Weed Chipper: mechanical alternative for herbicides

They hope to have the machine commercially available in the near future.
The machine, dubbed the Weed Chipper, uses specifically designed rapid response tynes, which behave like hoes, coupled with existing commercial sensing technology to detect and chip out weeds.

Tynes are held above the ground in a standby position, ready to chip the weeds out of the ground the moment they are detected.

The Weed Chipper is a mechanical alternative for herbicides that helps in the fight against herbicide-resistant weeds. It has been developed with funding support from the Grains Research and Development Corporation (GRDC) in Australia.

The Weed Chipper runs at 10 to 15 kilometres per hour. It can work around the clock in a wide range of environmental conditions.

Minimal soil disturbance
Lead agricultural engineer Dr Andrew Guzzomi from UWA’s School of Engineering points out that the Weed Chipper has the ability to chip out weeds across a wide range of sizes and growth stages with minimal soil disturbance. “The mechanical nature of the device, and its robust build, mean that it is not constrained to narrow growth windows like herbicides”.

Fine tuning for commercialisation
The developers emphasise the Weed Chipper is well-suited to an automated system across Australia’s broadacre grains industry. The team has been testing several protypes in field trials, evaluating a 6 meter wide pre-commercial rig. This summer the team plans to finish the final trials with a commercial-scale rig, fine tuning the Weed Chipper for commercialisation.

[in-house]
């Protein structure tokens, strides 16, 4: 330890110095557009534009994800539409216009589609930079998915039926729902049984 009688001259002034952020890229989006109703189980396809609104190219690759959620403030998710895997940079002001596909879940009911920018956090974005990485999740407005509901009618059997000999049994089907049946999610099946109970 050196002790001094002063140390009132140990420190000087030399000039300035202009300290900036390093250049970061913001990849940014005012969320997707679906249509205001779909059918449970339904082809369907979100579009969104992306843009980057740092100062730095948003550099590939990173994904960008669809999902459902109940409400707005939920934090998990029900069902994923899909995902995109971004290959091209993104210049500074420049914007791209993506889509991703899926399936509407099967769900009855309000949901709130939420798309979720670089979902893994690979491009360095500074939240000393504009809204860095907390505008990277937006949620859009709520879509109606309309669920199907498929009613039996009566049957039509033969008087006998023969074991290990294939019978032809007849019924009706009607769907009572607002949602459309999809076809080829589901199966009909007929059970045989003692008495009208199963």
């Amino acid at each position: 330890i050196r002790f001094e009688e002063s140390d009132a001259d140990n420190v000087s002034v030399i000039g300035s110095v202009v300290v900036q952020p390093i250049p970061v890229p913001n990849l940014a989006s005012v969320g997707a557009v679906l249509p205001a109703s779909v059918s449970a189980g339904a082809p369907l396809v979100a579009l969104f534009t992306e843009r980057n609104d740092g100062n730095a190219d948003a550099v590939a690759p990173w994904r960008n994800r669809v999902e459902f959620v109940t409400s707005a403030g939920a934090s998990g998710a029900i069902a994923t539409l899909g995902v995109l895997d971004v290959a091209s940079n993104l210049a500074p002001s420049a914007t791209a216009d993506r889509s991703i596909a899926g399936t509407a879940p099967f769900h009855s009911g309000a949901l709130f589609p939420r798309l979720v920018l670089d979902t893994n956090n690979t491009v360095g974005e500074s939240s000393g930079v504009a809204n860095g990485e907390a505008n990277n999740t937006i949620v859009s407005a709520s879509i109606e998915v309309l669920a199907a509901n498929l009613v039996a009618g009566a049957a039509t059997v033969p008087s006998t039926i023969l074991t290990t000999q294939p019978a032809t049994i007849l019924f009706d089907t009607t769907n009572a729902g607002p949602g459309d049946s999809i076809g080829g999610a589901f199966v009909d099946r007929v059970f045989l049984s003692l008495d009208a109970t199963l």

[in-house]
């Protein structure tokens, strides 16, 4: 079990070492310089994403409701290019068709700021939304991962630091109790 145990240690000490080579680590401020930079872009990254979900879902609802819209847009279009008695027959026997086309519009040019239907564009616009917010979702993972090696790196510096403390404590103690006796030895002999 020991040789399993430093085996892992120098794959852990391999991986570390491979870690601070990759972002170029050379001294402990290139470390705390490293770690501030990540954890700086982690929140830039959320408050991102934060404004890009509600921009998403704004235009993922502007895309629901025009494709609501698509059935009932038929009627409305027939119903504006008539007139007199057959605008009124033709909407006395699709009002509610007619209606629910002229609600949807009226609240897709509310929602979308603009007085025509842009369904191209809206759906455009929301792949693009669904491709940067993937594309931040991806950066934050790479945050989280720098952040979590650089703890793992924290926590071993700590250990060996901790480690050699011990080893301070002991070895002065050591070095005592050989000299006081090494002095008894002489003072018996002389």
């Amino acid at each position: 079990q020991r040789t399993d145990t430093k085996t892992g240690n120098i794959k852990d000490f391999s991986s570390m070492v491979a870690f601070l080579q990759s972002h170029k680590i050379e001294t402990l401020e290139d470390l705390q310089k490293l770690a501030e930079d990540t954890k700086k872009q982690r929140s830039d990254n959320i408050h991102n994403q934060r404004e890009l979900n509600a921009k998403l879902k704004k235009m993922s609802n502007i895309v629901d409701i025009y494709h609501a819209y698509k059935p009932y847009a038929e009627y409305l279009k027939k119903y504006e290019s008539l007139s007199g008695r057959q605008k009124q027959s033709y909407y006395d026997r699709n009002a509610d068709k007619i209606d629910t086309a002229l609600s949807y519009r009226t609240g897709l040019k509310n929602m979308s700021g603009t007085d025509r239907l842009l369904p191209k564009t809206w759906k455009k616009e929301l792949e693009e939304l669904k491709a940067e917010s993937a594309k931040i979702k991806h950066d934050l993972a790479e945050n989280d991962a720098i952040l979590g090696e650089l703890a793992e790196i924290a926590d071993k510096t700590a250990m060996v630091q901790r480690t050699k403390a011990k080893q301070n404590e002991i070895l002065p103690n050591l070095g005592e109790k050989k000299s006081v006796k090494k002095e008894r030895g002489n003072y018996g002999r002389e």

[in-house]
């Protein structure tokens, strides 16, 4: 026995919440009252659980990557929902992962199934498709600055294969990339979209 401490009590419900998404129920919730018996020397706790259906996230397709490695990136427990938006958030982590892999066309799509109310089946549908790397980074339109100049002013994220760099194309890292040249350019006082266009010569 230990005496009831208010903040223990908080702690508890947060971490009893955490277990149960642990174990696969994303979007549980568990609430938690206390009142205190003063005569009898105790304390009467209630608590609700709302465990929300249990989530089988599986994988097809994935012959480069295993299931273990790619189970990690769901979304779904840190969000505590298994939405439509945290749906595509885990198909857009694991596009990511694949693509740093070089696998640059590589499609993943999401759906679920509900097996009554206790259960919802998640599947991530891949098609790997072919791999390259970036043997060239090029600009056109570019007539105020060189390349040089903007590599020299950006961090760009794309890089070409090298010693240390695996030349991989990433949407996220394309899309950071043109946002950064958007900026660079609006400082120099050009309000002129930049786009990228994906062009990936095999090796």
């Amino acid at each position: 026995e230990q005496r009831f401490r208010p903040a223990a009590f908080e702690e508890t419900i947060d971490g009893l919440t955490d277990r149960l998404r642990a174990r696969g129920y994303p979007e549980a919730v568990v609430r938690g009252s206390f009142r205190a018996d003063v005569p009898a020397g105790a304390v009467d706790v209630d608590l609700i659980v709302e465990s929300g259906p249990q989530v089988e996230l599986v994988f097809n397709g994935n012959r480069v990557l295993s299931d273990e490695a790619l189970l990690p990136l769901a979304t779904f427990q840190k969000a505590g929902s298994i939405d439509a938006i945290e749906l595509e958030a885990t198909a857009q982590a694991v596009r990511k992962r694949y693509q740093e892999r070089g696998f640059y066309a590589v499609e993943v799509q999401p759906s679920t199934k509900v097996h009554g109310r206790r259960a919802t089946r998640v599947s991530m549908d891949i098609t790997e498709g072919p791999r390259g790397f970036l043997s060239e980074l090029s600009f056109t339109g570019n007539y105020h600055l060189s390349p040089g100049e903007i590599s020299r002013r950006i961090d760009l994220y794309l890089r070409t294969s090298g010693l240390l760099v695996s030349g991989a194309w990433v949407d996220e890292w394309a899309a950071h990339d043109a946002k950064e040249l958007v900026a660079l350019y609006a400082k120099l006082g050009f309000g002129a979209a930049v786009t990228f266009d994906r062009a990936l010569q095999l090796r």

High success rate in trials
Results from previous field trials had a high success rate. “Where it wasn’t quite a 100 percent, there was an issue with the shape of the sweep”, explains Michael Walsh, Associate Professor and Director of Weed Research with the University of Sydney.

“The conventional sweeps we used on our prototypes are designed for fulltime soil cultivation”, Dr Walsh says. “They were not exactly ideal for chipping weeds. We are working on a more suitable sweep design for a chipping operation.”

The prototypes, in combination with the Weedit sensing technology, still proved to be very effective in controlling weeds in summer and winter fallows.

Michael Walsh, University of Sydney:

We have a major herbicide resistance problem in Australia now. It is great that we‘ve now got an option that will control these weeds

According to Dr Walsh the Weed Chipper can take the pressure off herbicides. “We have a major herbicide resistance problem in Australia now. In the northern grain production region of New South Wales and Queensland there are numerous fallow weed species that are glyphosate resistant. It is great that we‘ve now got an option that will control these weeds.”

The Weed Chipper will be commercially available in Australia in the near future. The initial focus will be on fallow weed control in the grain production regions, particularly in Northern New South Wales and southern Queensland.

Tractor or autonomous platform
Dr Guzzomi explains that the Weed Chipper can be used in a tractor operated system or as an attachment on an autonomous platform. Manufacturers are approached in an effort to get the technology commercially available for growers. The cost of a commercial Weed Chipper is still to be defined.

Dr Walsh expects it will be affordable for growers, when compared with current spraying systems. “It is difficult to compare the cost of herbicides with the capital investment of the Weed Chipper”, he says. “But our system requires little maintenance or inputs. We think there can be significant long-term cost savings for growers using this system.”

Earlier this month the Weed Chipper won the Rio Tinto Emerging Innovation category at the 2019 Western Australia Innovator of the Year awards.




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